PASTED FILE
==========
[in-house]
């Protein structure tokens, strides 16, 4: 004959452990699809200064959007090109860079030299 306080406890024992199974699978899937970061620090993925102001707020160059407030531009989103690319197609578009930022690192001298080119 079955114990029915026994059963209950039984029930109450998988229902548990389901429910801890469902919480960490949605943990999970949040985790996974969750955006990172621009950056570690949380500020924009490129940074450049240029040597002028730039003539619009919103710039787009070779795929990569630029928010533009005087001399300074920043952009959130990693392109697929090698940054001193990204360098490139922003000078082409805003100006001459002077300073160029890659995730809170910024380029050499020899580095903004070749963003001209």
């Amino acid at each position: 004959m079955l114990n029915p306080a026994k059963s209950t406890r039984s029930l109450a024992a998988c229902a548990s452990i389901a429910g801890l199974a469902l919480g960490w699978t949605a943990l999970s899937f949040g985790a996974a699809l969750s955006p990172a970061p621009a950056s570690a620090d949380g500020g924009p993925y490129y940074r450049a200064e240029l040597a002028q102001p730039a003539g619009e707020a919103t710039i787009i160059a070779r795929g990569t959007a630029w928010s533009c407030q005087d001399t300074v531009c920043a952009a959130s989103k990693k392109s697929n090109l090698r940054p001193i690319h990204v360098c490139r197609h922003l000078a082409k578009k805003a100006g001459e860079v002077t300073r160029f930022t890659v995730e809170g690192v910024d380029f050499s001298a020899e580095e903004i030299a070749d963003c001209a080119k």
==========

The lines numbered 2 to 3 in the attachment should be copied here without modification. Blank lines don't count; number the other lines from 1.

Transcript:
């Protein structure tokens, strides 16, 4: 004959452990699809200064959007090109860079030299 306080406890024992199974699978899937970061620090993925102001707020160059407030531009989103690319197609578009930022690192001298080119 079955114990029915026994059963209950039984029930109450998988229902548990389901429910801890469902919480960490949605943990999970949040985790996974969750955006990172621009950056570690949380500020924009490129940074450049240029040597002028730039003539619009919103710039787009070779795929990569630029928010533009005087001399300074920043952009959130990693392109697929090698940054001193990204360098490139922003000078082409805003100006001459002077300073160029890659995730809170910024380029050499020899580095903004070749963003001209």
């Amino acid at each position: 004959m079955l114990n029915p306080a026994k059963s209950t406890r039984s029930l109450a024992a998988c229902a548990s452990i389901a429910g801890l199974a469902l919480g960490w699978t949605a943990l999970s899937f949040g985790a996974a699809l969750s955006p990172a970061p621009a950056s570690a620090d949380g500020g924009p993925y490129y940074r450049a200064e240029l040597a002028q102001p730039a003539g619009e707020a919103t710039i787009i160059a070779r795929g990569t959007a630029w928010s533009c407030q005087d001399t300074v531009c920043a952009a959130s989103k990693k392109s697929n090109l090698r940054p001193i690319h990204v360098c490139r197609h922003l000078a082409k578009k805003a100006g001459e860079v002077t300073r160029f930022t890659v995730e809170g690192v910024d380029f050499s001298a020899e580095e903004i030299a070749d963003c001209a080119k």